No winner of record Powerball jackpot, next draw put at $1.3 billion

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No Winner for Record US Powerball Jackpot

LOS ANGELES (Reuters) -- No one won Saturday's record jackpot of nearly $950 million in the multi-state Powerball lottery, officials said, driving the haul for a winning ticket in the next draw to $1.3 billion, lottery officials said.

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"No Powerball jackpot winner," the Texas Lottery announced on Twitter hours after the numbers were drawn.

"Since nobody won tonight's staggering $947.8 million jackpot, it has rolled to an estimated $1.3 billion for January 13," said a statement from officials in California, one of the 44 states, together with Washington D.C. and two U.S. territories, that participate in Powerball.

The grand prize for Powerball has climbed steadily for weeks after repeated drawings produced no big winners. This week ticket purchases surged along with the size of the pot, driving the prize beyond the $900 million reported earlier.

See photos of ticket sales worldwide:

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January 2016 massive Powerball jackpot
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No winner of record Powerball jackpot, next draw put at $1.3 billion
A woman purchases a Powerball lottery ticket at a convenience store in Washington, DC, January 7, 2016. Lottery officials predict Saturday's jackpot will reach $700 million, the largest in history. AFP PHOTO / SAUL LOEB / AFP / SAUL LOEB (Photo credit should read SAUL LOEB/AFP/Getty Images)
A sign in the window of a liquor store shows the Powerball lottery jackpot at $700 million in Washington, DC, on January 7, 2016. The largest jackpot in lottery history, a whopping $700 million, is up for grabs in the United States on Saturday, driving feverish excitement among lotto players dreaming of becoming millionaires. AFP PHOTO/NICHOLAS KAMM / AFP / NICHOLAS KAMM (Photo credit should read NICHOLAS KAMM/AFP/Getty Images)
CHICAGO, IL - FEBRUARY 11: A Powerball lottery ticket is printed for a customer at a 7-Eleven store on February 11, 2015 in Chicago, Illinois. Ticket sales have caused the jackpot to grow $500 million, one of the largest in the game's history. (Photo by Scott Olson/Getty Images)
CHICAGO, IL - FEBRUARY 11: Kirk Cook rings up a Powerball lottery ticket sale at a 7-Eleven store on February 11, 2015 in Chicago, Illinois. Ticket sales have caused the jackpot to grow $500 million, one of the largest in the game's history. (Photo by Scott Olson/Getty Images)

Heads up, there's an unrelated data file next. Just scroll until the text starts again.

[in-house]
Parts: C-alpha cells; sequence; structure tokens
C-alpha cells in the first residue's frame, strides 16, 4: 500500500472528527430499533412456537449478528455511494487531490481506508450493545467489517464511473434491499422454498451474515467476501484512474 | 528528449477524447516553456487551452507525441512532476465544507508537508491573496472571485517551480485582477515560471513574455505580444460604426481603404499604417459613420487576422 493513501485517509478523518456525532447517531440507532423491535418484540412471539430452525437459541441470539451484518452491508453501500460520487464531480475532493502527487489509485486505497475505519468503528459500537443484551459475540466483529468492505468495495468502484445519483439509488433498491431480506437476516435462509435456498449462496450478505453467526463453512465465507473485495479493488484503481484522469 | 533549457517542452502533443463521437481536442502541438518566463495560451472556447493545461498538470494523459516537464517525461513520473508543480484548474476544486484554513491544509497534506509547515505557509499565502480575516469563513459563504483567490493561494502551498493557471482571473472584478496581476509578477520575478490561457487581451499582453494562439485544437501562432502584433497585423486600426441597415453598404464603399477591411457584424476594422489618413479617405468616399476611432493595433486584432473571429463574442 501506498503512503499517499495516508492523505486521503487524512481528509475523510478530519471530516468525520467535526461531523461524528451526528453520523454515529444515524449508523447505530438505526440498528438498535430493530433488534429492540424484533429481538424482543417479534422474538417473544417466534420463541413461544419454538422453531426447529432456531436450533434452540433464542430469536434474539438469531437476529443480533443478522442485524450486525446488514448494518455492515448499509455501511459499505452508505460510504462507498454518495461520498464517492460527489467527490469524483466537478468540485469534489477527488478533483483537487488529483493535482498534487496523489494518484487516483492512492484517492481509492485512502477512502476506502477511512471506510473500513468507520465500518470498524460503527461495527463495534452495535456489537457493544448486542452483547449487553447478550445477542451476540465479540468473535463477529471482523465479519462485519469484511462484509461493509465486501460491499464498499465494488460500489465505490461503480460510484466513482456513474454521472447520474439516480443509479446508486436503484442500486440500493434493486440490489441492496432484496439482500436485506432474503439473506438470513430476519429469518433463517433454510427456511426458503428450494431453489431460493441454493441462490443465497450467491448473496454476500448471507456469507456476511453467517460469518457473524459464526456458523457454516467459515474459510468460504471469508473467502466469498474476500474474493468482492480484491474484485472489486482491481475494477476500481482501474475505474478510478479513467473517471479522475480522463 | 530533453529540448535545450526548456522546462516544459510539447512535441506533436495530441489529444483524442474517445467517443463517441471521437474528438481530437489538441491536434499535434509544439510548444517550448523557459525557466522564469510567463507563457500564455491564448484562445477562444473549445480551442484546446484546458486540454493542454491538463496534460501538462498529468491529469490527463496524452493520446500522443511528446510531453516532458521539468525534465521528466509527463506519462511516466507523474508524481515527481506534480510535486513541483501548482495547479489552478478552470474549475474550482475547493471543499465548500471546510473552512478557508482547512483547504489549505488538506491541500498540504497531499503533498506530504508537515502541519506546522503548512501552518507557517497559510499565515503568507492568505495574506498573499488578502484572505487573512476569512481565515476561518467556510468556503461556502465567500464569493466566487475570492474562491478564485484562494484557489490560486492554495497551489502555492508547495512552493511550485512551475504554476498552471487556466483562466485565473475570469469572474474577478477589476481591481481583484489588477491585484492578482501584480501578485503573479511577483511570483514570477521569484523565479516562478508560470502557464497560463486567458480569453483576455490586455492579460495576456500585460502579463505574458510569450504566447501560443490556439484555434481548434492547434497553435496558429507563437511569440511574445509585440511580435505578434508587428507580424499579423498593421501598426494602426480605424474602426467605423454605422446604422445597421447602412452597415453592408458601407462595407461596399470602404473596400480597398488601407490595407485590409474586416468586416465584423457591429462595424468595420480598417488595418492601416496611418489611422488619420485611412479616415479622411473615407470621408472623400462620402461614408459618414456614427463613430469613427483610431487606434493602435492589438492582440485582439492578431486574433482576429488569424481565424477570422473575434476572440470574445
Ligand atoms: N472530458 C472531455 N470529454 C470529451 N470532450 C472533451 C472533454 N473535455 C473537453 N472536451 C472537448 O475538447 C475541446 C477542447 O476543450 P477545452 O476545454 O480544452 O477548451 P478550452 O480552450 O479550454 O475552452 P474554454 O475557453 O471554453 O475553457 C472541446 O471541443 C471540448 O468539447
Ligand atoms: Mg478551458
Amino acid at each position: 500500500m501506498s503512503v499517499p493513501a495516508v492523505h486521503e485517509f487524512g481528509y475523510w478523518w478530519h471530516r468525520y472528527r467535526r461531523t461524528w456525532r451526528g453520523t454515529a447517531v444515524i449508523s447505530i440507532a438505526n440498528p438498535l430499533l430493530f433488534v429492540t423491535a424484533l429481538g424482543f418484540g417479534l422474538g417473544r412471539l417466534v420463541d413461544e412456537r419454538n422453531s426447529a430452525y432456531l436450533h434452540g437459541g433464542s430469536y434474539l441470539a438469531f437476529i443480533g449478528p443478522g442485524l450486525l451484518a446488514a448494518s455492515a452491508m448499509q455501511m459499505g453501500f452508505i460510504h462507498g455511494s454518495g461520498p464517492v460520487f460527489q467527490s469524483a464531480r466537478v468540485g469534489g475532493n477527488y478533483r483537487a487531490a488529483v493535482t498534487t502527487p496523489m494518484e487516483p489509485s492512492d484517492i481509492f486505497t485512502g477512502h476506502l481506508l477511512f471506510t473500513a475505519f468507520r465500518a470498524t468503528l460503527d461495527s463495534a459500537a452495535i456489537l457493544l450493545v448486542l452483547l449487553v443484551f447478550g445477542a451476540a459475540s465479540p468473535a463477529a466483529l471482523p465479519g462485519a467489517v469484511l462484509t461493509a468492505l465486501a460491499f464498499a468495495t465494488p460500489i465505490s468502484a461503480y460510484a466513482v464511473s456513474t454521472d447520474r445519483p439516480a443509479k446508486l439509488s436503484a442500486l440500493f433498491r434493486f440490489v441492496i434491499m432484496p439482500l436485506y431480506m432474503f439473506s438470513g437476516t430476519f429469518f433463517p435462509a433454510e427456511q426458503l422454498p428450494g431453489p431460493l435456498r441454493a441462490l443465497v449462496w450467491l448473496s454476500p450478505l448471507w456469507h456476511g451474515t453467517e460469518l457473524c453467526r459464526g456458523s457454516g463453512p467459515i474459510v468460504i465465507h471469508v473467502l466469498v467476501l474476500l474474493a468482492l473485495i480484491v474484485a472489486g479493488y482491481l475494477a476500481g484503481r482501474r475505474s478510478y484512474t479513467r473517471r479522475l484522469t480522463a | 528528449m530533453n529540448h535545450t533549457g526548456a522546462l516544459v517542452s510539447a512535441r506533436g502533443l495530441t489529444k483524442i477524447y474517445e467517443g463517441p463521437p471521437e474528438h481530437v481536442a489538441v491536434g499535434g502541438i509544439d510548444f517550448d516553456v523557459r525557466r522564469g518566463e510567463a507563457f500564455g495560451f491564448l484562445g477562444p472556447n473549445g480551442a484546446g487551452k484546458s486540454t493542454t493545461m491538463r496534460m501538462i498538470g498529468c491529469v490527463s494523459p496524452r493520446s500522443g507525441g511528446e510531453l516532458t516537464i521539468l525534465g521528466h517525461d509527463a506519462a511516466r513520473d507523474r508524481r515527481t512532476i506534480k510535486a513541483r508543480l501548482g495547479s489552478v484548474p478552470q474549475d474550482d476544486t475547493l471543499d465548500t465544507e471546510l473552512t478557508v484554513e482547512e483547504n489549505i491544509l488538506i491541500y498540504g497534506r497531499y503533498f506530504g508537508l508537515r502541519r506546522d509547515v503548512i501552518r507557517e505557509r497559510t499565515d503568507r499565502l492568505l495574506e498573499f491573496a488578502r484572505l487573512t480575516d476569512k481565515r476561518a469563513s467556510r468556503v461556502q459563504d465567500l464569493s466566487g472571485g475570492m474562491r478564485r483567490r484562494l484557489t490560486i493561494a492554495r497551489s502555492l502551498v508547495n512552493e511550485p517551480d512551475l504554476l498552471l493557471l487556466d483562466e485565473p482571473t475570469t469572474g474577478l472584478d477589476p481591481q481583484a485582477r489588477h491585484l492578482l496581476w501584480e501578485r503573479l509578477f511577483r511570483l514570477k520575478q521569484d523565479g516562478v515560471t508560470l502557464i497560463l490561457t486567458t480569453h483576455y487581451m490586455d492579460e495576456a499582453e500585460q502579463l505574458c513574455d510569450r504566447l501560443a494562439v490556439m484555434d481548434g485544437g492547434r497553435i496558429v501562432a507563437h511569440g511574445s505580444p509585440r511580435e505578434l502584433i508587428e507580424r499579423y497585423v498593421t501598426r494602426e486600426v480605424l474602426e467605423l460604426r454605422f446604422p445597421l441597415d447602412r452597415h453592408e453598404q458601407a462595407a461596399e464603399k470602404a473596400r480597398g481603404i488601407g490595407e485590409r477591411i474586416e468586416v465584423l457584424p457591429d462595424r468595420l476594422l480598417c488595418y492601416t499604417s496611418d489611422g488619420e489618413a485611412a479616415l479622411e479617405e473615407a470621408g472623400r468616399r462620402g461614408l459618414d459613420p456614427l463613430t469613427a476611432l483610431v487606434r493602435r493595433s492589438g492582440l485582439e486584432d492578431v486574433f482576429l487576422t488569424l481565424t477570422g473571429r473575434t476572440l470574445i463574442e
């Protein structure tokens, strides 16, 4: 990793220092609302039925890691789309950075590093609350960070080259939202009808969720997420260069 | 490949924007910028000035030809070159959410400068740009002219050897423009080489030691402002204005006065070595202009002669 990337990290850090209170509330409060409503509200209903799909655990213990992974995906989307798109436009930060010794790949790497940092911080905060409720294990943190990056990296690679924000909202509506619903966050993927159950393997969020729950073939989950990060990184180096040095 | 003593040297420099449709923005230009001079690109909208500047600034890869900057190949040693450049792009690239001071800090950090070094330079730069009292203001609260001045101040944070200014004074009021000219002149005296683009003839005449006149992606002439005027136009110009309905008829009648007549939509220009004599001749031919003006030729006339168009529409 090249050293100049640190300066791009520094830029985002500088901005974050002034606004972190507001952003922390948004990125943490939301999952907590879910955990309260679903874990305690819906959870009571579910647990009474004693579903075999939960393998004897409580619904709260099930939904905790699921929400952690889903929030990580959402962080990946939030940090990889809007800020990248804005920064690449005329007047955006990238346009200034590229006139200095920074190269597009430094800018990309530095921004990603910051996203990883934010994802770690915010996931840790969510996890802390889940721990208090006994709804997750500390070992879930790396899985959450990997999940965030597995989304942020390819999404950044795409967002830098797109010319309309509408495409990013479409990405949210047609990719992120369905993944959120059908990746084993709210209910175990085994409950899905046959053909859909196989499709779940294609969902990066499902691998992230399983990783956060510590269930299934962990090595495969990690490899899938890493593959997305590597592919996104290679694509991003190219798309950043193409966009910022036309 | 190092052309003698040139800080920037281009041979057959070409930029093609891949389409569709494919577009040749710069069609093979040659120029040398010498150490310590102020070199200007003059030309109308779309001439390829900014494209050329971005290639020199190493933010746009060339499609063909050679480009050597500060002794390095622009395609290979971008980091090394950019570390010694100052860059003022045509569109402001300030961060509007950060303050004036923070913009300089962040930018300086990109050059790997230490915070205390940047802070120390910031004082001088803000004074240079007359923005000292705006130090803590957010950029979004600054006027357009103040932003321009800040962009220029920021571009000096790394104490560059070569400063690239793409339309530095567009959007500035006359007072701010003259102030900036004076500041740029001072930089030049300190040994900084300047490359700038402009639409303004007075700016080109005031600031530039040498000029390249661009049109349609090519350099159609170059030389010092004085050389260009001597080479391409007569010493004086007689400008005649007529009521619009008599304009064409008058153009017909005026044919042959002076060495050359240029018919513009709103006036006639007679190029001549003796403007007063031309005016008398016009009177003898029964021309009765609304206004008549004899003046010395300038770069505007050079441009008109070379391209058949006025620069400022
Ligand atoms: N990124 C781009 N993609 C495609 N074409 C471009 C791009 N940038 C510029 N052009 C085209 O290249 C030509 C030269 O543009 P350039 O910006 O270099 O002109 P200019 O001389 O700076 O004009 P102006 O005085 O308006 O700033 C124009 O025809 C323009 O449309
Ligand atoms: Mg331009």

DUNKIRK, MD - JANUARY 06: With the Jackpot now at 500 million, Sherrie Haines sells a Powerball ticket to Robert Sweeney at the BP gas station, January 6, 2015 in Dunkirk, Maryland. People are visitingÃlottery counters across the area with hopes of hitting it big in tonights Powerball drawing. (Photo by Mark Wilson/Getty Images)
DUNKIRK, MD - JANUARY 06: With the Jackpot now at 500 million, Gale Call (L) and Sherrie Haines (C) sell a Powerball ticket to Mike Nastasi (R) at the BP gas station, January 6, 2015 in Dunkirk, Maryland. People are visitingÃlottery counters across the area with hopes of hitting it big in tonights Powerball drawing. (Photo by Mark Wilson/Getty Images)
A man purchases a Powerball lottery ticket at a liquor store in Washington, DC, January 4, 2016. Lottery officials predict the January 6 jackpot will reach $400 million, one of the largest in the game's history. AFP PHOTO / SAUL LOEB / AFP / SAUL LOEB (Photo credit should read SAUL LOEB/AFP/Getty Images)
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The grand prize in Saturday's drawing was worth $558 million for a winner choosing an immediate cash payout instead of annual payments over 29 years, according to lottery officials in California, one of the participating states.

The prize, which rises with every drawing in which the winning series of six numbers is not won, ranked as the largest jackpot for any lottery in North American history. With almost unimaginable riches at stake, many Americans who normally shun lotteries joined the long lines of people buying tickets at retail stores across the country.

Dony Elias, 26, an attendant at Stardust Liquor in Los Angeles, said 300 customers picked up tickets for Powerball on Friday night at his store. Elias admitted to buying a ticket for himself, something he said he had never done before.

And like many other players, he had given some thought to what he would do with the cash - "I would take a trip to the moon."

California normally sees Powerball sales of $1 million a day, but on Saturday morning sales were $2.8 million an hour, said California Lottery spokesman Mike Bond.

Excitement swirled among ticket buyers despite what some statisticians call mind-boggling odds for the Powerball game, one in 292 million.

Jeffrey Miecznikowski, associate professor of biostatistics at the University at Buffalo, said in an email an American is roughly 25 times more likely to become the next president of the United States than to win at Powerball.

Or to put it another way, the odds are equivalent to flipping a coin 28 times and getting heads every time.

"It doesn't sound so bad ... but you would be at it for an eternity," Miecznikowski said.

November was the last time a jackpot winner emerged from Powerball, which is run by the Multi-State Lottery Association.

In the drawing on Wednesday night, the jackpot stood at $500 million and with no winner drawn, the stage was set for Saturday night's drawing just before 11 p.m. Eastern time.

The previous record North American jackpot payout for any lottery game was in March 2012, when $656 million was won in the multi-state Mega Millions draw.

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